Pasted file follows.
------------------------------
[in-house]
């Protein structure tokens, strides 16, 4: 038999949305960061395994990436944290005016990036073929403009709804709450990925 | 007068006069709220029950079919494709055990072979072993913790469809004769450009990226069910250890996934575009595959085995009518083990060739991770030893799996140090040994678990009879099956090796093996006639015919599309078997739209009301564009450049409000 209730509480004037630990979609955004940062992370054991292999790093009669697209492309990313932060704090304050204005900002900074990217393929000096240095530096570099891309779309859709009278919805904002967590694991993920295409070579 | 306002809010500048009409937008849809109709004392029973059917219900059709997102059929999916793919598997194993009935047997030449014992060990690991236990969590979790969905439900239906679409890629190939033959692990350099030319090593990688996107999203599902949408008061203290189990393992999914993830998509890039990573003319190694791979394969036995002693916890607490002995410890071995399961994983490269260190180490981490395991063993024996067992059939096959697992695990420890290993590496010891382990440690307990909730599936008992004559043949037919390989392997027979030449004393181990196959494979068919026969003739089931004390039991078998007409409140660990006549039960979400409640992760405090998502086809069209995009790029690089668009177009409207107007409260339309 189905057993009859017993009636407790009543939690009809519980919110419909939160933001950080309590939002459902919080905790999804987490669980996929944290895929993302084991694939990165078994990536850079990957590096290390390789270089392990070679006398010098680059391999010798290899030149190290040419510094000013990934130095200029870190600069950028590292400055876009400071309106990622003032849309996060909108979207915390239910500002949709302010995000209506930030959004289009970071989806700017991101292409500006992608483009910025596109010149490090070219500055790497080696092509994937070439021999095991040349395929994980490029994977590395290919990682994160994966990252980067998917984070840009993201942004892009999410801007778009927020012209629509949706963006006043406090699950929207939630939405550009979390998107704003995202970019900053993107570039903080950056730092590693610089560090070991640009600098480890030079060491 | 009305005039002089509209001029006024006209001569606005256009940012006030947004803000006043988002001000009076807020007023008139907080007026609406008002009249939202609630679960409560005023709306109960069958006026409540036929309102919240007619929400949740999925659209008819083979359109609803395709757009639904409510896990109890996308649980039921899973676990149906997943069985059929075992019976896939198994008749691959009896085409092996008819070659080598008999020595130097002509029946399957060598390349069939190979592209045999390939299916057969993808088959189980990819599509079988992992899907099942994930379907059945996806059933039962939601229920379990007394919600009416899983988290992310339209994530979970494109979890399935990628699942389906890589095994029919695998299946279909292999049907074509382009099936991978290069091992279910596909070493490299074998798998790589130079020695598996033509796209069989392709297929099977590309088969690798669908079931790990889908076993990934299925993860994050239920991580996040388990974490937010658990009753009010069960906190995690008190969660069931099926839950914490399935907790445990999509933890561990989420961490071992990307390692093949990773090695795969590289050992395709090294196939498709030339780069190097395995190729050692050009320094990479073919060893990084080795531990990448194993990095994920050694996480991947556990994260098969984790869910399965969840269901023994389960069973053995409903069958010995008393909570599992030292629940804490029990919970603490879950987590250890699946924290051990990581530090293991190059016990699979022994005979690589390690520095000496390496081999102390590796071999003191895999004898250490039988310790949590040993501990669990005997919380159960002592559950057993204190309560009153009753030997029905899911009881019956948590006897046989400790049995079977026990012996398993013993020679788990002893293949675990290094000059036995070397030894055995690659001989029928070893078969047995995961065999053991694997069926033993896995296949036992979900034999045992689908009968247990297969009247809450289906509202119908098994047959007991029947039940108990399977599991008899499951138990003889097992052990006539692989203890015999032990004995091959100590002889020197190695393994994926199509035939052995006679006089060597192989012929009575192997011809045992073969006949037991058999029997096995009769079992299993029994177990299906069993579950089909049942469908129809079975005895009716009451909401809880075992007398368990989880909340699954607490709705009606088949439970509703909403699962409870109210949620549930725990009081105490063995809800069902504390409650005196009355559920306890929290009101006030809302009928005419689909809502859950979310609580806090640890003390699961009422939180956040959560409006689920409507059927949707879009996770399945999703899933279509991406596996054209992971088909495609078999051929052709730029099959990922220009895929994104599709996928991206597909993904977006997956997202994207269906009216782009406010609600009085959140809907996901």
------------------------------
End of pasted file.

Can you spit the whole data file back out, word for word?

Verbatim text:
[in-house]
């Protein structure tokens, strides 16, 4: 038999949305960061395994990436944290005016990036073929403009709804709450990925 | 007068006069709220029950079919494709055990072979072993913790469809004769450009990226069910250890996934575009595959085995009518083990060739991770030893799996140090040994678990009879099956090796093996006639015919599309078997739209009301564009450049409000 209730509480004037630990979609955004940062992370054991292999790093009669697209492309990313932060704090304050204005900002900074990217393929000096240095530096570099891309779309859709009278919805904002967590694991993920295409070579 | 306002809010500048009409937008849809109709004392029973059917219900059709997102059929999916793919598997194993009935047997030449014992060990690991236990969590979790969905439900239906679409890629190939033959692990350099030319090593990688996107999203599902949408008061203290189990393992999914993830998509890039990573003319190694791979394969036995002693916890607490002995410890071995399961994983490269260190180490981490395991063993024996067992059939096959697992695990420890290993590496010891382990440690307990909730599936008992004559043949037919390989392997027979030449004393181990196959494979068919026969003739089931004390039991078998007409409140660990006549039960979400409640992760405090998502086809069209995009790029690089668009177009409207107007409260339309 189905057993009859017993009636407790009543939690009809519980919110419909939160933001950080309590939002459902919080905790999804987490669980996929944290895929993302084991694939990165078994990536850079990957590096290390390789270089392990070679006398010098680059391999010798290899030149190290040419510094000013990934130095200029870190600069950028590292400055876009400071309106990622003032849309996060909108979207915390239910500002949709302010995000209506930030959004289009970071989806700017991101292409500006992608483009910025596109010149490090070219500055790497080696092509994937070439021999095991040349395929994980490029994977590395290919990682994160994966990252980067998917984070840009993201942004892009999410801007778009927020012209629509949706963006006043406090699950929207939630939405550009979390998107704003995202970019900053993107570039903080950056730092590693610089560090070991640009600098480890030079060491 | 009305005039002089509209001029006024006209001569606005256009940012006030947004803000006043988002001000009076807020007023008139907080007026609406008002009249939202609630679960409560005023709306109960069958006026409540036929309102919240007619929400949740999925659209008819083979359109609803395709757009639904409510896990109890996308649980039921899973676990149906997943069985059929075992019976896939198994008749691959009896085409092996008819070659080598008999020595130097002509029946399957060598390349069939190979592209045999390939299916057969993808088959189980990819599509079988992992899907099942994930379907059945996806059933039962939601229920379990007394919600009416899983988290992310339209994530979970494109979890399935990628699942389906890589095994029919695998299946279909292999049907074509382009099936991978290069091992279910596909070493490299074998798998790589130079020695598996033509796209069989392709297929099977590309088969690798669908079931790990889908076993990934299925993860994050239920991580996040388990974490937010658990009753009010069960906190995690008190969660069931099926839950914490399935907790445990999509933890561990989420961490071992990307390692093949990773090695795969590289050992395709090294196939498709030339780069190097395995190729050692050009320094990479073919060893990084080795531990990448194993990095994920050694996480991947556990994260098969984790869910399965969840269901023994389960069973053995409903069958010995008393909570599992030292629940804490029990919970603490879950987590250890699946924290051990990581530090293991190059016990699979022994005979690589390690520095000496390496081999102390590796071999003191895999004898250490039988310790949590040993501990669990005997919380159960002592559950057993204190309560009153009753030997029905899911009881019956948590006897046989400790049995079977026990012996398993013993020679788990002893293949675990290094000059036995070397030894055995690659001989029928070893078969047995995961065999053991694997069926033993896995296949036992979900034999045992689908009968247990297969009247809450289906509202119908098994047959007991029947039940108990399977599991008899499951138990003889097992052990006539692989203890015999032990004995091959100590002889020197190695393994994926199509035939052995006679006089060597192989012929009575192997011809045992073969006949037991058999029997096995009769079992299993029994177990299906069993579950089909049942469908129809079975005895009716009451909401809880075992007398368990989880909340699954607490709705009606088949439970509703909403699962409870109210949620549930725990009081105490063995809800069902504390409650005196009355559920306890929290009101006030809302009928005419689909809502859950979310609580806090640890003390699961009422939180956040959560409006689920409507059927949707879009996770399945999703899933279509991406596996054209992971088909495609078999051929052709730029099959990922220009895929994104599709996928991206597909993904977006997956997202994207269906009216782009406010609600009085959140809907996901």